Search form

To Love Her
Is to Smell Her


You and Your Students!

Script By

Vicki Cobb, Education World Science Editor


Kids learn how smell makes them feel happy and secure.


Human Body, the five senses

Required Props

  • unwashed T-shirts worn for at least a day by students' mothers
  • paper bags
  • markers
  • blindfold

Setting the Scene (Background)

In their writings, Marcel Proust and Helen Keller both linked smell and memory -- and scientific studies have backed them up! You can use that idea for a very interesting class project and lesson on the sense of smell.

Stage Direction

This experiment is suited for use with the very youngest children in your school, but it is not exclusive to them. In fact, it would be interesting to see how a group of older kids fared compared to the younger kids. This is also a great way to involve parents in a class project.

Show-Biz Science is scripted by popular children's book writer Vicki Cobb. Click to learn more about Vicki or to read a brief synopsis of her philosophy of teaching science.

Visit our archive of archive of Show-Biz Science Activities. Watch for a new activity each week. Then chat with Vicki -- share your feedback and ask your questions about teaching science -- on our special Showbiz-Science message board.

Be sure to visit Vicki's Kids' Science Page for more great science fun, a complete list of her books, and information about how you can invite Vicki to come to your school. And don't miss her library of science videos too. Or visit Vicki and other great authors of nonfiction for children at the INK Think Tank.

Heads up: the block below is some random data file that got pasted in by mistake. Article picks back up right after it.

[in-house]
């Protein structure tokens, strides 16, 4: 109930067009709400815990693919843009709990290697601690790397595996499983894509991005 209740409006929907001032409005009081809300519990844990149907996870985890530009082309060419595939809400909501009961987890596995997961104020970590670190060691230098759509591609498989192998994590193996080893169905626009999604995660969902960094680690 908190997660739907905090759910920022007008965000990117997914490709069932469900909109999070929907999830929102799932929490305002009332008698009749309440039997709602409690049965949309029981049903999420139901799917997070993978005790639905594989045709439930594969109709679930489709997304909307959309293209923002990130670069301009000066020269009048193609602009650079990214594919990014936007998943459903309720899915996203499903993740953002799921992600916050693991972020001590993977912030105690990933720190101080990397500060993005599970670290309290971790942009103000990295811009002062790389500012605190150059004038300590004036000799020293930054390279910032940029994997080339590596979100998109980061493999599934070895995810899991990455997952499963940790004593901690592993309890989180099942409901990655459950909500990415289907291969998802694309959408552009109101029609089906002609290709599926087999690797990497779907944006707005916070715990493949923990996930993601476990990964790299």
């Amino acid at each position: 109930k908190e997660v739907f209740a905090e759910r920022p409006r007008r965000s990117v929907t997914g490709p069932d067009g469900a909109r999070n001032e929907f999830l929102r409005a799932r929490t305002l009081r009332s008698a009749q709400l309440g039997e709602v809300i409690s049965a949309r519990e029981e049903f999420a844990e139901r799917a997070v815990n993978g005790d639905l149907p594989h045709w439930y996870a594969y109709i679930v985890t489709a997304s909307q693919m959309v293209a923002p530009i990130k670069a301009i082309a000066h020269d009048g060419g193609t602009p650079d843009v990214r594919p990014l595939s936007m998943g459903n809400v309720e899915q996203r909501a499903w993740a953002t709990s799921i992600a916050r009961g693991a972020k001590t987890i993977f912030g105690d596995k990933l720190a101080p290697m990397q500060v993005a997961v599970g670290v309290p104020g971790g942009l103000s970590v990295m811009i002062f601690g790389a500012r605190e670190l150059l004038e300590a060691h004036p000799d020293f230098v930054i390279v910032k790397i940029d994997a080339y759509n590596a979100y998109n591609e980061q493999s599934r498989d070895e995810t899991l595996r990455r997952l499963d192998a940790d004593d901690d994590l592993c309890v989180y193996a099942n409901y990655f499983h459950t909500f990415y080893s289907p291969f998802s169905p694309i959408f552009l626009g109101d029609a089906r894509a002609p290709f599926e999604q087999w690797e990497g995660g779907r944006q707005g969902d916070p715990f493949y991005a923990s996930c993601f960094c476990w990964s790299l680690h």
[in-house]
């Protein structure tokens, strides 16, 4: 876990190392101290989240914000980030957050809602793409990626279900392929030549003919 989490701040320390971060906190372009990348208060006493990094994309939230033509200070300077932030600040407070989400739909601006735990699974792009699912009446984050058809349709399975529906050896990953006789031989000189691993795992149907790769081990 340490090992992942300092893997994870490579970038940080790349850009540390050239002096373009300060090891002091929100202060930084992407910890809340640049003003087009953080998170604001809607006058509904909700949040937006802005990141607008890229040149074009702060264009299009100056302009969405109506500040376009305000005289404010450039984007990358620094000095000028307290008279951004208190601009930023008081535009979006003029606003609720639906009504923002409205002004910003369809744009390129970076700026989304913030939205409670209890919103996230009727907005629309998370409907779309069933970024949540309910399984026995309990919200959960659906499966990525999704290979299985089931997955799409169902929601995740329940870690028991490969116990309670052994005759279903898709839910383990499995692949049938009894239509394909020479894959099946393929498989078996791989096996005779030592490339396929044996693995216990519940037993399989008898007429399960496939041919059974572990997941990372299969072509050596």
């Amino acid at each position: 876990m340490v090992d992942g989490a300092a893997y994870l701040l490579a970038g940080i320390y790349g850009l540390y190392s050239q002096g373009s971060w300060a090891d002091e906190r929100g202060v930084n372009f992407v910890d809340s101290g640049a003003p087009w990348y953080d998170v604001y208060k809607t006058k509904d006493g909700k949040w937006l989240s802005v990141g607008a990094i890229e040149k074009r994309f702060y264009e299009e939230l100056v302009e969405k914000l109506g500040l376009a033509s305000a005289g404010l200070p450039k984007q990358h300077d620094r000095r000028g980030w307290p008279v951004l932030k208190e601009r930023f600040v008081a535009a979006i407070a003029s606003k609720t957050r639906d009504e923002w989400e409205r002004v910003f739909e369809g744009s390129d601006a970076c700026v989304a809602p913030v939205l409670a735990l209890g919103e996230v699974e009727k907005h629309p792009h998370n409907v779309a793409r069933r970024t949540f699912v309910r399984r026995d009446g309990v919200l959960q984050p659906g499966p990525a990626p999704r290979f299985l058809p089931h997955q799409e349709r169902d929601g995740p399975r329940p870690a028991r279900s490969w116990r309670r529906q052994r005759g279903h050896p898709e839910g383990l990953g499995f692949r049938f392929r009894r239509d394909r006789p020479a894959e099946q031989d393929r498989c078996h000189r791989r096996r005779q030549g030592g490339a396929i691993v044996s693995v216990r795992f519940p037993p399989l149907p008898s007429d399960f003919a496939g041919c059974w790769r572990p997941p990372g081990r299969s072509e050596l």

Act I
Each student should bring to class a cotton T-shirt, worn by his or her mother for at least a day. Each shirt should be placed in a paper bag and labeled discreetly with the mother's name

One at a time, select students to be blindfolded. Hold open the bags for each student. Let him or her stick a nose into each bag to sniff the shirt. See if the child can pick out his or her mother from the smell of the shirt. If he or she hesitates and isn't certain about a bag, set aside that bag until all the bags have been smelled.

Act II
The results of this experiment can be the basis for a math lesson. How many students got the right answer? Express the results as a percentage so your class's results can be compared with the results of other classes.

Behind the Scenes

The olfactory cortex, the part of the brain that receives information about smells from nerves in the nose, is directly linked to the parts of the brain that control the expression and experience of emotion and the consolidation of memories. Memories that are linked with odors are more emotionally loaded than memories not associated with smells.

The earliest and strongest emotion of childhood is love for a mother. Because of the close physical contact between mother and child, that feeling is linked to the smell of the mother. That is why pediatricians often recommend putting an infant down to sleep with a small blanket or diaper that has been in contact with the mother; that will induce a feeling of comfort and well-being. The smell of "pet blankets" or favorite stuffed toys become symbols of security for young children.

The End

You might want to repeat this experiment with very young children by having them bring in their "security" toy. See if they can distinguish their toy m from the others by smell.

For more on the sense of smell read my book Follow Your Nose: Discover Your Sense of Smell, which is illustrated by Cynthia C. Lewis. (Lerner Publications, the Millbrook Press).

Article By Vicki Cobb
Education World®
Copyright © 2005 Education World